The Wrong Kind of Asian
by Daniel Luzer
For thousands high-achieving American students of Asian descent, the promise of a highly selective American university seemed achievable. If they had great grades and test scores, they were obviously qualified to be admitted.
Except now such students are finding that many American public universities don’t want them. They do, however, want students who are actually from Asia, particularly China.
According to an article by Oliver Staley at Bloomberg:
The University of California system, rocked by budget cuts, is enrolling record numbers of out-of-state and international students, who pay almost twice that of in-state residents. Among those being squeezed out: high-achieving Asian-Americans, many of them children of immigrants, who for decades flocked to the state’s elite public colleges to move up the economic ladder.
As a result, almost 200 freshmen from China enrolled [at the University of California, San Diego] in 2011, up from 16 in 2009, a 12-fold increase. At the same time, the number of Asian-American Californians enrolled fell 29 percent to 1,230, from 1,723 in 2009. The 2009 figure is from the UC system’s office because San Diego didn’t have it available.
This might seem odd. Such students are, after all, likely to have greater problems with the English language. But they also pay full price. That’s why public universities want them. In 2009, according to the article, the UC system told UC San Diego to admit 500 fewer California residents and fill the spots with out-of-state or foreign students.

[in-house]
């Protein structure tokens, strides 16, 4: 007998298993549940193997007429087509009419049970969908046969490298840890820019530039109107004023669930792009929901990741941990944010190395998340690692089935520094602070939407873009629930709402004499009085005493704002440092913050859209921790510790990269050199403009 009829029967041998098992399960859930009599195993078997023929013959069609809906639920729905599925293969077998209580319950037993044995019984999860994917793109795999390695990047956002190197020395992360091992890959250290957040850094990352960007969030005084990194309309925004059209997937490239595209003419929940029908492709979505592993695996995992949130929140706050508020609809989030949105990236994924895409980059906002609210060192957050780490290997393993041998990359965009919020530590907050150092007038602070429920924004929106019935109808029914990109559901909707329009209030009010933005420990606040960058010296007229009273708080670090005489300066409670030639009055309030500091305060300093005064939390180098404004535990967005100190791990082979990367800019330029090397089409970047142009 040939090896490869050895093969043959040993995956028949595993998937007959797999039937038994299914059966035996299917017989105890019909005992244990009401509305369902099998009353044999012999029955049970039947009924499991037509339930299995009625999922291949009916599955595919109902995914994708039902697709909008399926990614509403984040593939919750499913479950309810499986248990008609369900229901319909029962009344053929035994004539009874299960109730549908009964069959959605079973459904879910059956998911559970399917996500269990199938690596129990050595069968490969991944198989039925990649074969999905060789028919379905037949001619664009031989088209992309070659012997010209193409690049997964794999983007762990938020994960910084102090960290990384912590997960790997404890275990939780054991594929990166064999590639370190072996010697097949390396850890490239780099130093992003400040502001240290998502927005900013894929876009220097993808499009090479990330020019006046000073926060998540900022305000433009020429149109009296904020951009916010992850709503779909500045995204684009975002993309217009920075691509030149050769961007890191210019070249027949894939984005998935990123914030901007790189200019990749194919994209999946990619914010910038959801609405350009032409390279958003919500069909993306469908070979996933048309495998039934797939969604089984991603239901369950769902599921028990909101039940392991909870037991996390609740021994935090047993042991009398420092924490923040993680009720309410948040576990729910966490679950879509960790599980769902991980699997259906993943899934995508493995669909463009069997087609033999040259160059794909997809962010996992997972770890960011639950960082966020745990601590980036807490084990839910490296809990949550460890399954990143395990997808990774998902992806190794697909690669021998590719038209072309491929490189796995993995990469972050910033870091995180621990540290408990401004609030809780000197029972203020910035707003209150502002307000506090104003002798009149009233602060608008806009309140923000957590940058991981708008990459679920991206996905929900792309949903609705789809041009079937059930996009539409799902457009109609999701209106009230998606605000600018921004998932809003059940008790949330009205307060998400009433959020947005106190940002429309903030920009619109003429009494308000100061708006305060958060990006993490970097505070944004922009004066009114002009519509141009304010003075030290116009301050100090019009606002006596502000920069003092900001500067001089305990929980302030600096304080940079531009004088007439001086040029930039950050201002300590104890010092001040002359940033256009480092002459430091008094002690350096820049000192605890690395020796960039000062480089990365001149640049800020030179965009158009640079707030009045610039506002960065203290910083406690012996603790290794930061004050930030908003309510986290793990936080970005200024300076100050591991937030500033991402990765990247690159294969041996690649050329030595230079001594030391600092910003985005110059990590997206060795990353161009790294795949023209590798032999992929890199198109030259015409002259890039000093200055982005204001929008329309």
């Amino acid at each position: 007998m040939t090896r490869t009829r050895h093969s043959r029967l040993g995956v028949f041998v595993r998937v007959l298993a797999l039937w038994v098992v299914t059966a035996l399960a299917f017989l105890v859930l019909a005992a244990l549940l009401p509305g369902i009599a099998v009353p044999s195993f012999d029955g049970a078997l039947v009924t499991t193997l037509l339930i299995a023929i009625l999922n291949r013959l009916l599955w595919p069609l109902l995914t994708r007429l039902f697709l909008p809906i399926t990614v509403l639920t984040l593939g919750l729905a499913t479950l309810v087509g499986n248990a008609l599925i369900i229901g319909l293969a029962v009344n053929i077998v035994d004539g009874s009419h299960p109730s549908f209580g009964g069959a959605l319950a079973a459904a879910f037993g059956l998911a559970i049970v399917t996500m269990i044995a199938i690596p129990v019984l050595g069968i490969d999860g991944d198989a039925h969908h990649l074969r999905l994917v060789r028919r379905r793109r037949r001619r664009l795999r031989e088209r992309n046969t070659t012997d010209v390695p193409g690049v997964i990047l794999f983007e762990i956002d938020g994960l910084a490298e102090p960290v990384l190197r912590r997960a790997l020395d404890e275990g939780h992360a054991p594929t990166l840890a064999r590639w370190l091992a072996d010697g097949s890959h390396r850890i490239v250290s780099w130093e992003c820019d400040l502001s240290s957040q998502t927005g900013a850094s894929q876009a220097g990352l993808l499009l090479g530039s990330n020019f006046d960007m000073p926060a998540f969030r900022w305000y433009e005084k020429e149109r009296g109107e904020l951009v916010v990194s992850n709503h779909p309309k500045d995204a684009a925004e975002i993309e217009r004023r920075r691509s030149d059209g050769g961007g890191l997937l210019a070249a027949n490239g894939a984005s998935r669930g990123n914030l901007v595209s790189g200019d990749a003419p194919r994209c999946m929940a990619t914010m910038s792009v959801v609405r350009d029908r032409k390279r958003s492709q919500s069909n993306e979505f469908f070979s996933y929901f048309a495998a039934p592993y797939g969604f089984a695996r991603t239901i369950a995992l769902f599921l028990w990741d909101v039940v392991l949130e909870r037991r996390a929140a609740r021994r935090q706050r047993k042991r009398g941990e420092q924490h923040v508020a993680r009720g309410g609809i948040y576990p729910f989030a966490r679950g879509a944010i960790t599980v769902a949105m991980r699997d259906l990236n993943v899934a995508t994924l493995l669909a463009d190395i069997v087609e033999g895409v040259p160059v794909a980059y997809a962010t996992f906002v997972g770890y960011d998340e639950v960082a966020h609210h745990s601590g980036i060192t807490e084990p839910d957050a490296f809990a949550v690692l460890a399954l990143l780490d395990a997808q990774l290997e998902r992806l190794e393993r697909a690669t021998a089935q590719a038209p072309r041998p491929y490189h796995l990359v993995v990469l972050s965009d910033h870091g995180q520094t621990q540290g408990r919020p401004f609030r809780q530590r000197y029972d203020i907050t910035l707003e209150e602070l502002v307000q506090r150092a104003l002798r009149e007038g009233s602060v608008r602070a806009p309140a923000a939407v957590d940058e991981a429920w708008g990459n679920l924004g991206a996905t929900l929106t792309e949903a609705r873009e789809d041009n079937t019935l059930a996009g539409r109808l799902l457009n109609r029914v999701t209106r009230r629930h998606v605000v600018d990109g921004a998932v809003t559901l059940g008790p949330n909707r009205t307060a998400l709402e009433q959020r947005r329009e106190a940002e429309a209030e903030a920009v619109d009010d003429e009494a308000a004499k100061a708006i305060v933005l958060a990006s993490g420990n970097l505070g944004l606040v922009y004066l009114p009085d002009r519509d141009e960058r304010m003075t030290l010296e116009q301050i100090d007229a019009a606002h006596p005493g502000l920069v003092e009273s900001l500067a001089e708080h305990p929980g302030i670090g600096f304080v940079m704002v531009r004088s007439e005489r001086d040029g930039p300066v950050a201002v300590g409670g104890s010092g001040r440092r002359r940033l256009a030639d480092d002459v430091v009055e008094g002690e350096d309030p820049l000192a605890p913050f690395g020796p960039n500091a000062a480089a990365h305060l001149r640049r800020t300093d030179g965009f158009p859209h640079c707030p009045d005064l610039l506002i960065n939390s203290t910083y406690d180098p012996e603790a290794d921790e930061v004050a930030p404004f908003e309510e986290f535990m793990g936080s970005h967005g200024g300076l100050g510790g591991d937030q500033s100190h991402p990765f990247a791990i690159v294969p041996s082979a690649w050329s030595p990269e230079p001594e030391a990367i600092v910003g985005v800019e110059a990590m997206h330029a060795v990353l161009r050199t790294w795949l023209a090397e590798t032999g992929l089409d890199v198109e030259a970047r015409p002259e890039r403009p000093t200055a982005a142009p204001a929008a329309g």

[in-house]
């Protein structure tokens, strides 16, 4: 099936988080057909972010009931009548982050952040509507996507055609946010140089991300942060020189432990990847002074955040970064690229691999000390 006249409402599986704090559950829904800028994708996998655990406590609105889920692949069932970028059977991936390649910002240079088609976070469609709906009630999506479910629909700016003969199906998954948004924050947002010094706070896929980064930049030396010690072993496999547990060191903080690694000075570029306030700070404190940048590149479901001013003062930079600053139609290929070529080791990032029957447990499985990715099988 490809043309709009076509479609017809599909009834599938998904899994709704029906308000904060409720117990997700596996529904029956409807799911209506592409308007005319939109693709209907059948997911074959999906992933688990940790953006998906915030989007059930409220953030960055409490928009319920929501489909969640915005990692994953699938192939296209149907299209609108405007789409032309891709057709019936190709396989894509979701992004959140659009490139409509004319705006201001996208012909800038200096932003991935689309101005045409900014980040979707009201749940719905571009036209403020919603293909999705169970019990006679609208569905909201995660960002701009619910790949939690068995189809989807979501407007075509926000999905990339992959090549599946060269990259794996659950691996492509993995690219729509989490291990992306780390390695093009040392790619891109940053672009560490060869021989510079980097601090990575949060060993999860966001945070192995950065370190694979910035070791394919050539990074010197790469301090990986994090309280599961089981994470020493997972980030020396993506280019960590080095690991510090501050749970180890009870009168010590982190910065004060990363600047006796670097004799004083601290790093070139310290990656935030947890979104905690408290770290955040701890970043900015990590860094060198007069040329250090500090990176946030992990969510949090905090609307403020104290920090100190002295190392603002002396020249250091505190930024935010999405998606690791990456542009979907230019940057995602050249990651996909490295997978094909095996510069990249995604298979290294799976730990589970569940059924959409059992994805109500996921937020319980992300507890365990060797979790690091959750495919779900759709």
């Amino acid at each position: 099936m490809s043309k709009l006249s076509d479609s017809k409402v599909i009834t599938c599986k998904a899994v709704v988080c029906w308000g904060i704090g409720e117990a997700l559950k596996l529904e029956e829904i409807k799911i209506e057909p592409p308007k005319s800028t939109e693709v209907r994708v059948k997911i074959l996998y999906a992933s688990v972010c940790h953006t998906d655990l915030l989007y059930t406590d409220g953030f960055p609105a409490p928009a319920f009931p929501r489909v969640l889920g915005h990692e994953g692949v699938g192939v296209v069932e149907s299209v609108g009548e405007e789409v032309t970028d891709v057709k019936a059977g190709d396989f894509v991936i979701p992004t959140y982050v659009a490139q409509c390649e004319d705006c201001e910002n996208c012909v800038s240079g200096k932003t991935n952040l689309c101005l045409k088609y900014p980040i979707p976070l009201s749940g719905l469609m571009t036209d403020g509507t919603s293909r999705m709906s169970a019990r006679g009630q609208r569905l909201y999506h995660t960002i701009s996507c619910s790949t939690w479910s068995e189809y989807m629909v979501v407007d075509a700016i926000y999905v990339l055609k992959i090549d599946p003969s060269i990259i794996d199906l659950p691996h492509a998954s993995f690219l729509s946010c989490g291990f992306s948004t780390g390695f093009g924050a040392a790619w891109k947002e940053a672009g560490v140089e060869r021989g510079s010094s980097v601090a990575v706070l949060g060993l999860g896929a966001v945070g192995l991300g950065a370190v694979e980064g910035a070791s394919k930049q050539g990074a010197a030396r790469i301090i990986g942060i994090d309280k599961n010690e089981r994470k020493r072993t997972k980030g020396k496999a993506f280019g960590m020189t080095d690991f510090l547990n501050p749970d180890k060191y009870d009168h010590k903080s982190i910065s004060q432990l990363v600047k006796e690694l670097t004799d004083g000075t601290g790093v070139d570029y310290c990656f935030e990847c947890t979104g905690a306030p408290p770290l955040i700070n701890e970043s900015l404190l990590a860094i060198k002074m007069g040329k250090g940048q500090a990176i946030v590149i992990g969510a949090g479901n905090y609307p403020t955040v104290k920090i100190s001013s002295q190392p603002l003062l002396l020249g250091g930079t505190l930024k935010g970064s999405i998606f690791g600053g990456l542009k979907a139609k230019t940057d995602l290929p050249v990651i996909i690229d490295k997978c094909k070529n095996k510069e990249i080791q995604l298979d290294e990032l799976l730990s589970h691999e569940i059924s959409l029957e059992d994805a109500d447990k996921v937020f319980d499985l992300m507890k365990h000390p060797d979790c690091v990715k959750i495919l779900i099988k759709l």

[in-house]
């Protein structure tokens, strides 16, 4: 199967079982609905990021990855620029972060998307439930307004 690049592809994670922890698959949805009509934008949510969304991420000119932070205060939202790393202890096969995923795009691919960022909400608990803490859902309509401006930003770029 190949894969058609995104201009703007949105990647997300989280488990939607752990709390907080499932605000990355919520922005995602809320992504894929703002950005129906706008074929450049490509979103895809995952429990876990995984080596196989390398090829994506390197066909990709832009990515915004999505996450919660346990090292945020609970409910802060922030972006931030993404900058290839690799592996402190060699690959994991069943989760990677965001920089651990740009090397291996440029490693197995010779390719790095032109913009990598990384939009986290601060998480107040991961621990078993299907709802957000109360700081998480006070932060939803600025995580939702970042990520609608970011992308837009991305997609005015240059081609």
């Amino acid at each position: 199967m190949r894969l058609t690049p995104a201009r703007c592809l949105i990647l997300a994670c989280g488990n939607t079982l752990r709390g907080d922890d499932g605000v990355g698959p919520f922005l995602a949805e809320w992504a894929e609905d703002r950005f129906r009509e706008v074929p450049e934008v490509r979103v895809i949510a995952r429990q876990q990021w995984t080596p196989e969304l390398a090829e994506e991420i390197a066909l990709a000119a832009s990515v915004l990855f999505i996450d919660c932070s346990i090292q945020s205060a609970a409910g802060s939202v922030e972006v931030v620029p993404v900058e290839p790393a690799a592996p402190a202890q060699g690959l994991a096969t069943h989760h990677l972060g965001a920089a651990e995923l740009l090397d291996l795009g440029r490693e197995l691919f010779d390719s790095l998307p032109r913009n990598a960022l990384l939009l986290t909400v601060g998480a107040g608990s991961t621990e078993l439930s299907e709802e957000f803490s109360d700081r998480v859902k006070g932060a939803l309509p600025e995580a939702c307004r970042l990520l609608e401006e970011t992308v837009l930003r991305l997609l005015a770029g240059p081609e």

The reason for this is that such students pay more. Tuition for California students is $12,686 a year. Out-of-state students pay $22,878 more.
The pressure to enroll Chinese students is even more intense. Because such students generally pay full price to attend college, enrolling them can be very useful for cash-strapped public schools.
But then, the university system exists primarily to educate California residents. For students who worked hard and got good scores, being denied admission due to California’s budget problems can seem awfully unfair.
“There’s no reason why someone from another country should come and take my son’s spot,” Veronia Zavala told Staley. Her son is an A student and she is a California taxpayer. It’s their University of California.